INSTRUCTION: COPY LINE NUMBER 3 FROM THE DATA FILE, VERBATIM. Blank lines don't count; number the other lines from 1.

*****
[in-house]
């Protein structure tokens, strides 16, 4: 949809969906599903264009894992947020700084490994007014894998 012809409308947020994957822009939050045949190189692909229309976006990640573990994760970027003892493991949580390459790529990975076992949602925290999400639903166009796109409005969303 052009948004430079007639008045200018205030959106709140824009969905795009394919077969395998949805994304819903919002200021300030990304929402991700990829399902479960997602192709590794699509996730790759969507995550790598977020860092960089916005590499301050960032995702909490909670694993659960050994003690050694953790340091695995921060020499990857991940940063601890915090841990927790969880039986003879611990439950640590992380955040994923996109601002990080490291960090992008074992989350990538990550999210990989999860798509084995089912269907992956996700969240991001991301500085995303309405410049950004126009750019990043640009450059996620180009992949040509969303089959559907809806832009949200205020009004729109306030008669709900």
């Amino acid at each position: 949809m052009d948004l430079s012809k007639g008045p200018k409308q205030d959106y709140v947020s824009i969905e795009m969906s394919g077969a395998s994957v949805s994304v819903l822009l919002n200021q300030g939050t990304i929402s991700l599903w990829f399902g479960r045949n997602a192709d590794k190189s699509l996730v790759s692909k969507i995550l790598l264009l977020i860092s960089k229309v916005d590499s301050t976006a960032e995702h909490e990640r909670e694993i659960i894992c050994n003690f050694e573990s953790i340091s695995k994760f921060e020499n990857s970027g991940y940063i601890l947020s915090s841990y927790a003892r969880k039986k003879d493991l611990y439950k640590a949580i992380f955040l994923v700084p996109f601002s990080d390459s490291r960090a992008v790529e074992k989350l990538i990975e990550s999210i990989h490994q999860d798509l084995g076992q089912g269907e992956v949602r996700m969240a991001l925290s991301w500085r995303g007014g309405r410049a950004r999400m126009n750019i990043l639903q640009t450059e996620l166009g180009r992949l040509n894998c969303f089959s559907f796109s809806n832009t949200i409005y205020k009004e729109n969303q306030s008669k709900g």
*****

């Amino acid at each position: 949809m052009d948004l430079s012809k007639g008045p200018k409308q205030d959106y709140v947020s824009i969905e795009m969906s394919g077969a395998s994957v949805s994304v819903l822009l919002n200021q300030g939050t990304i929402s991700l599903w990829f399902g479960r045949n997602a192709d590794k190189s699509l996730v790759s692909k969507i995550l790598l264009l977020i860092s960089k229309v916005d590499s301050t976006a960032e995702h909490e990640r909670e694993i659960i894992c050994n003690f050694e573990s953790i340091s695995k994760f921060e020499n990857s970027g991940y940063i601890l947020s915090s841990y927790a003892r969880k039986k003879d493991l611990y439950k640590a949580i992380f955040l994923v700084p996109f601002s990080d390459s490291r960090a992008v790529e074992k989350l990538i990975e990550s999210i990989h490994q999860d798509l084995g076992q089912g269907e992956v949602r996700m969240a991001l925290s991301w500085r995303g007014g309405r410049a950004r999400m126009n750019i990043l639903q640009t450059e996620l166009g180009r992949l040509n894998c969303f089959s559907f796109s809806n832009t949200i409005y205020k009004e729109n969303q306030s008669k709900g």